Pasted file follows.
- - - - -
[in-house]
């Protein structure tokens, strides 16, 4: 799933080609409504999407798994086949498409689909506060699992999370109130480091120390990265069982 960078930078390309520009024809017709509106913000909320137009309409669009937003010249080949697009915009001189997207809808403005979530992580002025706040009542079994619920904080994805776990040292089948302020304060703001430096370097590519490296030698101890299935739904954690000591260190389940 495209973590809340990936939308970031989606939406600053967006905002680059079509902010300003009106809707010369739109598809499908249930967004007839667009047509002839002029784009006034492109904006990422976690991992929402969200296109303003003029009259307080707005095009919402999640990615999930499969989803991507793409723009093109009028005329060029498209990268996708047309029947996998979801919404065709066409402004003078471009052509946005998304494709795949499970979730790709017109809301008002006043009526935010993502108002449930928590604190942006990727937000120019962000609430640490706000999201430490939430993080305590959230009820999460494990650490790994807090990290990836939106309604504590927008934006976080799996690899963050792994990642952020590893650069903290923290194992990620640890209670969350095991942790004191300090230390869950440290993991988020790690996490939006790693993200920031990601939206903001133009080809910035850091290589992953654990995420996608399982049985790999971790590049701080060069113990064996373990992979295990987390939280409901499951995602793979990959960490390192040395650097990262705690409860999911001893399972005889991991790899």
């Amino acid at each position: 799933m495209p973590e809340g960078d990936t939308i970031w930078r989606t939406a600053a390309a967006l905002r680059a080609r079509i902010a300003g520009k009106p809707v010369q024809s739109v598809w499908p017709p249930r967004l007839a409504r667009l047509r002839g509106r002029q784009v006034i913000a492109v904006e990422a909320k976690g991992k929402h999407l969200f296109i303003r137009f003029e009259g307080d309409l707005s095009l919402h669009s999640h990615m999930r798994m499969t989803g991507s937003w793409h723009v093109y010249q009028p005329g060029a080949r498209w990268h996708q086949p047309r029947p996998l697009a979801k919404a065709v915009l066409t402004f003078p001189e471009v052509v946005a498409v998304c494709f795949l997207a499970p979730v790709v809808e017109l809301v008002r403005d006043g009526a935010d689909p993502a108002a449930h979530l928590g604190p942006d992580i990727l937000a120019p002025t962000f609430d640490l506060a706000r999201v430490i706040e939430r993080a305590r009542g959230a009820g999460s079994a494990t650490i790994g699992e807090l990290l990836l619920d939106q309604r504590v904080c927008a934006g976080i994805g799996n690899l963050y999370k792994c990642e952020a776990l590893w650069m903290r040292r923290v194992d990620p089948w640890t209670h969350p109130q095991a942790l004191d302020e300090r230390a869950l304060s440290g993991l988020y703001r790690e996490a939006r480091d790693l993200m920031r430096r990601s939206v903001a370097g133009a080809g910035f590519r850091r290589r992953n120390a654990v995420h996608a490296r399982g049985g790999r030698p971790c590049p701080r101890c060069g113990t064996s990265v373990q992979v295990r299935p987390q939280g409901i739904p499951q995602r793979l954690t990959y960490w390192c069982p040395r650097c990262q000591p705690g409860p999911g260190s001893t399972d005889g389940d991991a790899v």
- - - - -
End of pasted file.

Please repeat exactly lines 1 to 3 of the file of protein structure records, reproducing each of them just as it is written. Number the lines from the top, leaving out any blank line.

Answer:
[in-house]
């Protein structure tokens, strides 16, 4: 799933080609409504999407798994086949498409689909506060699992999370109130480091120390990265069982 960078930078390309520009024809017709509106913000909320137009309409669009937003010249080949697009915009001189997207809808403005979530992580002025706040009542079994619920904080994805776990040292089948302020304060703001430096370097590519490296030698101890299935739904954690000591260190389940 495209973590809340990936939308970031989606939406600053967006905002680059079509902010300003009106809707010369739109598809499908249930967004007839667009047509002839002029784009006034492109904006990422976690991992929402969200296109303003003029009259307080707005095009919402999640990615999930499969989803991507793409723009093109009028005329060029498209990268996708047309029947996998979801919404065709066409402004003078471009052509946005998304494709795949499970979730790709017109809301008002006043009526935010993502108002449930928590604190942006990727937000120019962000609430640490706000999201430490939430993080305590959230009820999460494990650490790994807090990290990836939106309604504590927008934006976080799996690899963050792994990642952020590893650069903290923290194992990620640890209670969350095991942790004191300090230390869950440290993991988020790690996490939006790693993200920031990601939206903001133009080809910035850091290589992953654990995420996608399982049985790999971790590049701080060069113990064996373990992979295990987390939280409901499951995602793979990959960490390192040395650097990262705690409860999911001893399972005889991991790899």
């Amino acid at each position: 799933m495209p973590e809340g960078d990936t939308i970031w930078r989606t939406a600053a390309a967006l905002r680059a080609r079509i902010a300003g520009k009106p809707v010369q024809s739109v598809w499908p017709p249930r967004l007839a409504r667009l047509r002839g509106r002029q784009v006034i913000a492109v904006e990422a909320k976690g991992k929402h999407l969200f296109i303003r137009f003029e009259g307080d309409l707005s095009l919402h669009s999640h990615m999930r798994m499969t989803g991507s937003w793409h723009v093109y010249q009028p005329g060029a080949r498209w990268h996708q086949p047309r029947p996998l697009a979801k919404a065709v915009l066409t402004f003078p001189e471009v052509v946005a498409v998304c494709f795949l997207a499970p979730v790709v809808e017109l809301v008002r403005d006043g009526a935010d689909p993502a108002a449930h979530l928590g604190p942006d992580i990727l937000a120019p002025t962000f609430d640490l506060a706000r999201v430490i706040e939430r993080a305590r009542g959230a009820g999460s079994a494990t650490i790994g699992e807090l990290l990836l619920d939106q309604r504590v904080c927008a934006g976080i994805g799996n690899l963050y999370k792994c990642e952020a776990l590893w650069m903290r040292r923290v194992d990620p089948w640890t209670h969350p109130q095991a942790l004191d302020e300090r230390a869950l304060s440290g993991l988020y703001r790690e996490a939006r480091d790693l993200m920031r430096r990601s939206v903001a370097g133009a080809g910035f590519r850091r290589r992953n120390a654990v995420h996608a490296r399982g049985g790999r030698p971790c590049p701080r101890c060069g113990t064996s990265v373990q992979v295990r299935p987390q939280g409901i739904p499951q995602r793979l954690t990959y960490w390192c069982p040395r650097c990262q000591p705690g409860p999911g260190s001893t399972d005889g389940d991991a790899v």